The impact hearing loss has on general health has been examined for years. Understanding what neglected hearing loss can do to your healthcare spending is the aim of a new study. As the expense of healthcare keeps rising, the medical profession and individuals are searching for ways to lower these costs. You can make a significant difference by something as straightforward as managing your hearing loss, according to a study put out on november 8 2018.
How Hearing Loss Impacts Health
There are hidden risks with untreated hearing loss, according to Johns Hopkins Medicine. After 12 years of studying it, researchers found that there was a significant impact on brain health in adults with minor to severe hearing loss. For example:
- A person with slight hearing loss has two times the risk of dementia
- The risk is triple for those with moderate hearing loss
- Dementia is five times more likely in someone suffering from severe hearing loss
The study reveals that the brain atrophies at a faster pace when a person suffers from hearing loss. The brain needs to work harder to do things such as maintaining balance, and that puts stress on it that can lead to damage.
Also, quality of life is affected. A person who can’t hear very well is more likely to have anxiety and stress. Depression is also more common. All these things add up to higher medical expenses.
The Newest Study
The newest study published November in the Journal of the American Medical Association (JAMA) shows that not dealing with hearing loss is a budget buster, too. The University of California San Fransisco, Johns Hopkins with AARP, and Optum Labs also ran this study.
They analyzed data from 77,000 to 150,000 people over the age of 50 who had untreated hearing loss. Only two years after the diagnosis of hearing loss, patients generated almost 26 percent more health care expenses than individuals with normal hearing.
Over time, this amount continues to grow. After a ten year period, healthcare expenses go up by 46 percent. When you break those numbers down, they average $22,434 per person.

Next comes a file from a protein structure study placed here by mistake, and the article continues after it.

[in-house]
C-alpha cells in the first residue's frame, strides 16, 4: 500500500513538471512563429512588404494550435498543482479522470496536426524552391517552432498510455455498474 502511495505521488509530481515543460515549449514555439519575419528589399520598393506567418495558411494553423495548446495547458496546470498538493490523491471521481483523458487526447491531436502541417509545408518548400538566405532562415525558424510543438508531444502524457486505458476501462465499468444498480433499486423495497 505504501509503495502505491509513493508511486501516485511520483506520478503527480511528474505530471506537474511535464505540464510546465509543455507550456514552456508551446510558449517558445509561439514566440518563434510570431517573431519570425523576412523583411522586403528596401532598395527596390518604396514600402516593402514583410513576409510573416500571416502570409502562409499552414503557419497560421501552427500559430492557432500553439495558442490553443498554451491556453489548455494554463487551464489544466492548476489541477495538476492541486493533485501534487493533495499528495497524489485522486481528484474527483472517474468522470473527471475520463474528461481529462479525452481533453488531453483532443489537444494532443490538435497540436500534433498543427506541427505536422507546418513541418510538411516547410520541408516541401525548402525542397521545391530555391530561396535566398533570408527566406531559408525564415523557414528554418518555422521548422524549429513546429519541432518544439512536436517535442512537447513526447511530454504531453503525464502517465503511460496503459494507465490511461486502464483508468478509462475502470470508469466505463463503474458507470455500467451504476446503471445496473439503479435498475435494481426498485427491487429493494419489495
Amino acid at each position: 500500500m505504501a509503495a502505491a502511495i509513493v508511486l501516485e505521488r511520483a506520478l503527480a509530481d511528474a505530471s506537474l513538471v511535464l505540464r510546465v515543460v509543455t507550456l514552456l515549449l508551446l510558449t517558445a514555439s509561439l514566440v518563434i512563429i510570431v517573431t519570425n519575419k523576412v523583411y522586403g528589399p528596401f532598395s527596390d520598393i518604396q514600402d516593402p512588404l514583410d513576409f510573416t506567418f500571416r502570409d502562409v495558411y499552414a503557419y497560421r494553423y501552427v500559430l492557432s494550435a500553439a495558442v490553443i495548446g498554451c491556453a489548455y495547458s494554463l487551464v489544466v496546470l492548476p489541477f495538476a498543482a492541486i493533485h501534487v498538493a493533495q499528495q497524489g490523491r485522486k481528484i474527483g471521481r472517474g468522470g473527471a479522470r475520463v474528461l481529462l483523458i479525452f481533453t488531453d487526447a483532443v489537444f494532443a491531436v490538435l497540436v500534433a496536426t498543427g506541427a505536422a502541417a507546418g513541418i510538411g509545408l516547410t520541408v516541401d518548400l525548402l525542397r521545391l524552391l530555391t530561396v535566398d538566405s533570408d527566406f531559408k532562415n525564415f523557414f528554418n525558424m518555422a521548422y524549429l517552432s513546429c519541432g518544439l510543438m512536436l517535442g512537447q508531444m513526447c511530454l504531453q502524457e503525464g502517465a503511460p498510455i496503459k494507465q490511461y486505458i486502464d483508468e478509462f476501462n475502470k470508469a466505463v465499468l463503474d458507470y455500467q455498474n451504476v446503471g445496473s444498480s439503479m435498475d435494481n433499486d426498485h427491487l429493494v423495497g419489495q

The study lists factors associated with the increase such as:
- Decline of cognitive ability
- Lower quality of life
A second associated study done by Bloomberg School indicates a link between untreated hearing loss and higher mortality. Some other findings from this study are:
- 3.6 more falls
- 6.9 more diagnoses of depression
- In the course of ten years, 3.2 more cases of dementia
Those numbers match with the study by Johns Hopkins.
Hearing Loss is on the Rise
According to the National Institute of Deafness and Other Communication Disorders:
- About 15 percent of young people aged 18 have difficulty hearing
- Around 2 percent of people at the ages of 45 to 54 are significantly deaf
- Hearing loss currently impacts 2 to 3 out of every 1,0000 children
- Hearing loss is prevalent in 55 to 64 year olds at a rate of 8.5 percent
The number rises to 25 percent for those aged 65 to 74 and 50 percent for anyone above the age of 74. Those numbers are predicted to rise over time. As many as 38 million individuals in this country might have hearing loss by 2060.
Wearing hearing aids can change these figures, though, which the study doesn’t show. What is understood is that some health problems associated with hearing loss can be reduced by wearing hearing aids. Further studies are necessary to confirm if using hearing aids lowers the cost of healthcare. There are more reasons to wear them than not, undoubtedly. To find out if hearing aids would help you, schedule an appointment with a hearing care professional right now.